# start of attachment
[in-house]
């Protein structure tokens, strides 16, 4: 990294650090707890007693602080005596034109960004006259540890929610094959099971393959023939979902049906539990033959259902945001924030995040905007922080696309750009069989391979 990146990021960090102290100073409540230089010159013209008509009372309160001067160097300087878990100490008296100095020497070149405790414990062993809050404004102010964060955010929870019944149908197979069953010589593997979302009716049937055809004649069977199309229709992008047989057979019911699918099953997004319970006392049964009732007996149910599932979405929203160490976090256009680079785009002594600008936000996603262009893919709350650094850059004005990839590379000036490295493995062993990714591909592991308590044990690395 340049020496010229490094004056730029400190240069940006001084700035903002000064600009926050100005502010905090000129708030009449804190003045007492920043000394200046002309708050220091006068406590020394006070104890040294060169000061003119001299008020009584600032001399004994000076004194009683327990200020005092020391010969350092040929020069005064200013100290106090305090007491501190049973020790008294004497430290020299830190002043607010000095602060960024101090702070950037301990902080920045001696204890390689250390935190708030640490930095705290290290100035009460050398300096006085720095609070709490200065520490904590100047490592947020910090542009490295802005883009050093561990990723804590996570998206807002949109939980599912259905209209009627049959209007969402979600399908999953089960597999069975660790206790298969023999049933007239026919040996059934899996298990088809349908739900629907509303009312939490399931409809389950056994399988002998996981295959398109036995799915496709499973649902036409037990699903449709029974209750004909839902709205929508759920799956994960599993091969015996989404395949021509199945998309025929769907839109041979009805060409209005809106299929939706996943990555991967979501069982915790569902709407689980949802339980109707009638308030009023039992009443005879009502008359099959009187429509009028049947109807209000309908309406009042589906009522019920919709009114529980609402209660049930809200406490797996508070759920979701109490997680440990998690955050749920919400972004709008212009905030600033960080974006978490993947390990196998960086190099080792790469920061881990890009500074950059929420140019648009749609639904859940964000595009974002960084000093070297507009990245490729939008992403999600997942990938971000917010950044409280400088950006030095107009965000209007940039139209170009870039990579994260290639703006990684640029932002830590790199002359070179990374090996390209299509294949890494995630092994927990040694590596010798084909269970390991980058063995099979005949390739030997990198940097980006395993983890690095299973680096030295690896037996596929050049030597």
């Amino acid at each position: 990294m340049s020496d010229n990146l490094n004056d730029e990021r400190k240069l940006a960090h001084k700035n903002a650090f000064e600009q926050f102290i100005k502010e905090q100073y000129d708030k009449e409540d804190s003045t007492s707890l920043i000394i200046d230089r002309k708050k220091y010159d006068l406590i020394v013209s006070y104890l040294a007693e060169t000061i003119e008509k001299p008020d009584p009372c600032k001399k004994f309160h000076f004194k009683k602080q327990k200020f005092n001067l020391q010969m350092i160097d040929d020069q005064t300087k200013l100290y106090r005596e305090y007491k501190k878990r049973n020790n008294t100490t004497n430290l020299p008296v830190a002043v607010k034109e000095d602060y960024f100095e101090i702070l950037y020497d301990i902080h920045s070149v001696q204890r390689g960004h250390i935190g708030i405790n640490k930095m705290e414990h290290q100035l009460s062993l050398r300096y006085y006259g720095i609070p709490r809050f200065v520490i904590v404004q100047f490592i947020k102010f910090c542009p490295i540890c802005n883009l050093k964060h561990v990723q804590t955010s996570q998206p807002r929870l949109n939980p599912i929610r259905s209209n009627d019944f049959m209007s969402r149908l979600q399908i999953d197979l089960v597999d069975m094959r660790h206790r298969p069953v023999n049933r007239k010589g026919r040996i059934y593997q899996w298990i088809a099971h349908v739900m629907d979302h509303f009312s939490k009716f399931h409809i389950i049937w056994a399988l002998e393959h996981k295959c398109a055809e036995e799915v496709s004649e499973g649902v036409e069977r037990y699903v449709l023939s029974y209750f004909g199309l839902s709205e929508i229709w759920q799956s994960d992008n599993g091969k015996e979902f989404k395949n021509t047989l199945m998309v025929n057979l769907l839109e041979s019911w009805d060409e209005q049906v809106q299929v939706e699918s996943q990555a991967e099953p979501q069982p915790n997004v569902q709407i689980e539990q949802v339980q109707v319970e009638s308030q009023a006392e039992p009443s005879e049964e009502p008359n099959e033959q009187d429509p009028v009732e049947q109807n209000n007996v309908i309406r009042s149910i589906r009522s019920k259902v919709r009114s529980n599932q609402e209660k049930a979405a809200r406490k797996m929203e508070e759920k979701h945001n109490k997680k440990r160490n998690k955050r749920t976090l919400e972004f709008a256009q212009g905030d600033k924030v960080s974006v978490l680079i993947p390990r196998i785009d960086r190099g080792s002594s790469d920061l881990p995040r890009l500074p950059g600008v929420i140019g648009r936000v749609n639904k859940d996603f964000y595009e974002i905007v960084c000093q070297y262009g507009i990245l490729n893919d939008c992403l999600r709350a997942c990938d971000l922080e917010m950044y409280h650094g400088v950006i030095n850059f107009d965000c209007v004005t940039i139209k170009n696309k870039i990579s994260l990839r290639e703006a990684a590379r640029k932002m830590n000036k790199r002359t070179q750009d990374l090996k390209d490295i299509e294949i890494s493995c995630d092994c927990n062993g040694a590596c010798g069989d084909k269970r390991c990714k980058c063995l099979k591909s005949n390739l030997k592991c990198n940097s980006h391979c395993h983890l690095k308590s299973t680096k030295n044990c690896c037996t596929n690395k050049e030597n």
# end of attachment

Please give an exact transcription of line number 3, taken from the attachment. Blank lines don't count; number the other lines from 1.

């Amino acid at each position: 990294m340049s020496d010229n990146l490094n004056d730029e990021r400190k240069l940006a960090h001084k700035n903002a650090f000064e600009q926050f102290i100005k502010e905090q100073y000129d708030k009449e409540d804190s003045t007492s707890l920043i000394i200046d230089r002309k708050k220091y010159d006068l406590i020394v013209s006070y104890l040294a007693e060169t000061i003119e008509k001299p008020d009584p009372c600032k001399k004994f309160h000076f004194k009683k602080q327990k200020f005092n001067l020391q010969m350092i160097d040929d020069q005064t300087k200013l100290y106090r005596e305090y007491k501190k878990r049973n020790n008294t100490t004497n430290l020299p008296v830190a002043v607010k034109e000095d602060y960024f100095e101090i702070l950037y020497d301990i902080h920045s070149v001696q204890r390689g960004h250390i935190g708030i405790n640490k930095m705290e414990h290290q100035l009460s062993l050398r300096y006085y006259g720095i609070p709490r809050f200065v520490i904590v404004q100047f490592i947020k102010f910090c542009p490295i540890c802005n883009l050093k964060h561990v990723q804590t955010s996570q998206p807002r929870l949109n939980p599912i929610r259905s209209n009627d019944f049959m209007s969402r149908l979600q399908i999953d197979l089960v597999d069975m094959r660790h206790r298969p069953v023999n049933r007239k010589g026919r040996i059934y593997q899996w298990i088809a099971h349908v739900m629907d979302h509303f009312s939490k009716f399931h409809i389950i049937w056994a399988l002998e393959h996981k295959c398109a055809e036995e799915v496709s004649e499973g649902v036409e069977r037990y699903v449709l023939s029974y209750f004909g199309l839902s709205e929508i229709w759920q799956s994960d992008n599993g091969k015996e979902f989404k395949n021509t047989l199945m998309v025929n057979l769907l839109e041979s019911w009805d060409e209005q049906v809106q299929v939706e699918s996943q990555a991967e099953p979501q069982p915790n997004v569902q709407i689980e539990q949802v339980q109707v319970e009638s308030q009023a006392e039992p009443s005879e049964e009502p008359n099959e033959q009187d429509p009028v009732e049947q109807n209000n007996v309908i309406r009042s149910i589906r009522s019920k259902v919709r009114s529980n599932q609402e209660k049930a979405a809200r406490k797996m929203e508070e759920k979701h945001n109490k997680k440990r160490n998690k955050r749920t976090l919400e972004f709008a256009q212009g905030d600033k924030v960080s974006v978490l680079i993947p390990r196998i785009d960086r190099g080792s002594s790469d920061l881990p995040r890009l500074p950059g600008v929420i140019g648009r936000v749609n639904k859940d996603f964000y595009e974002i905007v960084c000093q070297y262009g507009i990245l490729n893919d939008c992403l999600r709350a997942c990938d971000l922080e917010m950044y409280h650094g400088v950006i030095n850059f107009d965000c209007v004005t940039i139209k170009n696309k870039i990579s994260l990839r290639e703006a990684a590379r640029k932002m830590n000036k790199r002359t070179q750009d990374l090996k390209d490295i299509e294949i890494s493995c995630d092994c927990n062993g040694a590596c010798g069989d084909k269970r390991c990714k980058c063995l099979k591909s005949n390739l030997k592991c990198n940097s980006h391979c395993h983890l690095k308590s299973t680096k030295n044990c690896c037996t596929n690395k050049e030597n």